How great would it have been if I woke up one morning and decided – alright, today I am going to take back my life. I will be disciplined, healthy, and strong – and then it was done? If only.
The truth is, taking control of your life is a process that requires hard work and dedication. As intimidating as that may sound, I assure you that the effort is worth it and the lessons you learn along the way are invaluable.
I have always been on the heavier side. I never really focused on my lifestyle or my weight (although I frequently weighed myself and have had ‘lose weight’ as #1 on my new year’s resolutions for decades on end). However, one morning I woke up and saw my weight creep up to 103 kg (227 lbs.) I could not believe it! Was that really my weight? How did that happen?!
I had not noticed it at the time, but my sedentary, complacent lifestyle had caught up with me. I thought I was fine. I thought I was happy, but I know that there was no way I could really be happy when I was breathless climbing a flight of stairs or constantly tugging at my clothes trying to hide my discomfort.
It was time to make a change. Although I was already a member of a gym, I did not go regularly nor was I exercising efficiently/effectively. More than that, I definitely was not watching what I ate. Fast food was a treat; nightly dessert was a necessity; doing nothing but lazing around and eating all weekend was ideal.
Starting June 2009, I got serious.
I hit the gym religiously. I joined a healthy eating program that prepared low-calories meals and had them delivered to my house. I went to see a nutritionist for weekly weigh-ins.
Things were starting to improve, but I still had setbacks. Travel during the summer. Socializing with friends. The dreaded holiday season between Thanksgiving and New Years with endless dinner parties and social soirees. These types of events made it very challenging. My efforts weren’t perfect, but I was still trying.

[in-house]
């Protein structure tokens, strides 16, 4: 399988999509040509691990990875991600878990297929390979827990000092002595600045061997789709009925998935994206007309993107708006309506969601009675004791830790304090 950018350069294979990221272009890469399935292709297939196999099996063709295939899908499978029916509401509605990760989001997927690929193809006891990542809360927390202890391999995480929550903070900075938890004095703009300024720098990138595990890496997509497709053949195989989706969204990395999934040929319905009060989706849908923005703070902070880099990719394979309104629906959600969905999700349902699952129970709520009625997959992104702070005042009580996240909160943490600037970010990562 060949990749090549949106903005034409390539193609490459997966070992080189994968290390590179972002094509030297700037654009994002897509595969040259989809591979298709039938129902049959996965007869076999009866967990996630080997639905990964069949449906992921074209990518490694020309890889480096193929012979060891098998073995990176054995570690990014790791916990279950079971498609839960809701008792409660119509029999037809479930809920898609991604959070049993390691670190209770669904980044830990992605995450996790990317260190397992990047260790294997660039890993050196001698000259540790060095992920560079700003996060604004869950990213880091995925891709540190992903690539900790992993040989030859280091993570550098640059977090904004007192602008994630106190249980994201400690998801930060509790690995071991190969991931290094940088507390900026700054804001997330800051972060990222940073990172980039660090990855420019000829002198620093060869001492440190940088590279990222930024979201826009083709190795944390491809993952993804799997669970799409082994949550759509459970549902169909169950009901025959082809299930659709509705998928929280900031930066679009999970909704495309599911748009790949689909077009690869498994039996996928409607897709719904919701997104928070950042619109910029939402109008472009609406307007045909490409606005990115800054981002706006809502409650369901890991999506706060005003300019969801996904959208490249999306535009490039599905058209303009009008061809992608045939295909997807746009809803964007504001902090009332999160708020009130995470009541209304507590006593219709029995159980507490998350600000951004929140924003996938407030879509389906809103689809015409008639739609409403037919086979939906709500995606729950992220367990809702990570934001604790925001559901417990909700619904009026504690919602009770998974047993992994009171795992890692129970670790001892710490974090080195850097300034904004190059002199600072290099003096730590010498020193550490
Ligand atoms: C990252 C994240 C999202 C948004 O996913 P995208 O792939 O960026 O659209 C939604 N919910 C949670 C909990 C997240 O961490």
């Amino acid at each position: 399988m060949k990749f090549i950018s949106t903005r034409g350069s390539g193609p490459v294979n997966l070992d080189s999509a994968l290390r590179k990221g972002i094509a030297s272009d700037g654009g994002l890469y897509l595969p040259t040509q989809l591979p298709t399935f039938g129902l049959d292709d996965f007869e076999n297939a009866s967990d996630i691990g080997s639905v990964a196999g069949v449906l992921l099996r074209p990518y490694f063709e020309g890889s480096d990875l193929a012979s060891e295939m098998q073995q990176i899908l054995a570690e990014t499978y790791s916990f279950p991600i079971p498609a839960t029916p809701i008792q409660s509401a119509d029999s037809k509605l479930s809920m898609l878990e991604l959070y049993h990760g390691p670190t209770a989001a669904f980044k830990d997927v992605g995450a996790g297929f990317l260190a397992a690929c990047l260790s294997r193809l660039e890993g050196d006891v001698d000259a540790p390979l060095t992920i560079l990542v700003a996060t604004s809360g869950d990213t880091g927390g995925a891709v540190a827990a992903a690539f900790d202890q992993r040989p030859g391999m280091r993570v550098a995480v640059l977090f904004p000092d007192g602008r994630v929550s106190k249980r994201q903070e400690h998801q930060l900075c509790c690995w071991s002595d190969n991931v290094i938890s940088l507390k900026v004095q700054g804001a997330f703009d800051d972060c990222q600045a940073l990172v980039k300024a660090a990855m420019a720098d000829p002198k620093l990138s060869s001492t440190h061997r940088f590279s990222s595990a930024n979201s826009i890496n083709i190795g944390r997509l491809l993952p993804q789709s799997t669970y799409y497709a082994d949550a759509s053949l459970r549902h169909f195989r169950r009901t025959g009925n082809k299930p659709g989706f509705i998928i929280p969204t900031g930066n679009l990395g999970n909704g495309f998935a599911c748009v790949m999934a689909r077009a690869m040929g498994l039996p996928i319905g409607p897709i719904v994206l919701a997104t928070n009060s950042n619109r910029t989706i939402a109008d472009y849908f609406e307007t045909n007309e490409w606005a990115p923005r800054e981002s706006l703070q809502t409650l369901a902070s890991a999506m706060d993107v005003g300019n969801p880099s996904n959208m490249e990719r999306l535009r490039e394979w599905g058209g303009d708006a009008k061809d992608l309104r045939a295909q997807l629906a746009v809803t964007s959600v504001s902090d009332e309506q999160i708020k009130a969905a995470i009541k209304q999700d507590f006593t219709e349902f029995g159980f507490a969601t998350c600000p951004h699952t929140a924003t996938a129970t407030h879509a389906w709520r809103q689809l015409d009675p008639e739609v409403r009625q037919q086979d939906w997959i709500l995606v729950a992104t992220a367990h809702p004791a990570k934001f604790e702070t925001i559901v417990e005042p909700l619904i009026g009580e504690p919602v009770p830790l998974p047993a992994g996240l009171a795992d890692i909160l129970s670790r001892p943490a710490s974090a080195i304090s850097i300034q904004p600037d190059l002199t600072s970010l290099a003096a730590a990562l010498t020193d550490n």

By July 2010 (11 months since I really started making an effort) I had dropped 22 kg (just under 50 lbs.) and I felt great. It was the lowest weight I had been in ages. I had definitely caught the exercise bug and I absolutely LOVED going to the gym.
My workouts continued to be good, but I slacked off in terms of my food. I started to become too lenient. I got careless. My weight crept up to my plateau (8 kg/18 lbs. higher than my lowest) … and then with some more travel, PhD stress, another major surgery (myomectomy & attempted hysterectomy), and carelessness when it came to food, I crept up another 3 kilos (10 lbs.) and then I really put my foot down. I could not, could not, could not let it creep any higher.
I managed to get down to my plateau weight but stalled there for over a year. Even though my fitness level improved drastically and my eating habits were much, much better than before (though still not perfect), I knew I had more weight to lose – partly for my self-esteem but mostly for my health.
I continued to work, but it was tough. Just when I felt like I was hitting my stride, my usual challenges – travel, holidays, and portion control – would hit me hard. In addition, psychologically I was really struggling. After the failed hysterectomy (that I wanted due to multiple large fibroids that were causing me daily pain), it was hard for me to be positive. I was constantly fighting negative thoughts, depressing emotions, and a poor attitude.
In any case, I continued to work. In July 2011 I ditched the cardio machines and I finally started lifting weights. I had a set routine that was incredibly effective. More than that, I found my love for weight lifting. I started out lifting light weights, but as I went through my program and discovered that I was getting stronger with each session, I started to feel better and better – and what was even more rewarding was that I started to feel confident. The evidence was right there on my barbell – what an exhilarating feeling. I no longer had to pretend or try to convince myself that I was strong – I actually WAS – and it was awesome.
Completing my weight lifting program helped prepare me for my next fitness adventure which was the discovery of CrossFit in April 2012. It was through CrossFit that I really learned how to push myself, trust myself, believe in myself, and face my fears … it has been so exhilarating! Seeing my weight lifting progress to heights that I never thought were possible was an incredible high – add to that the way my body was changing and I was hooked!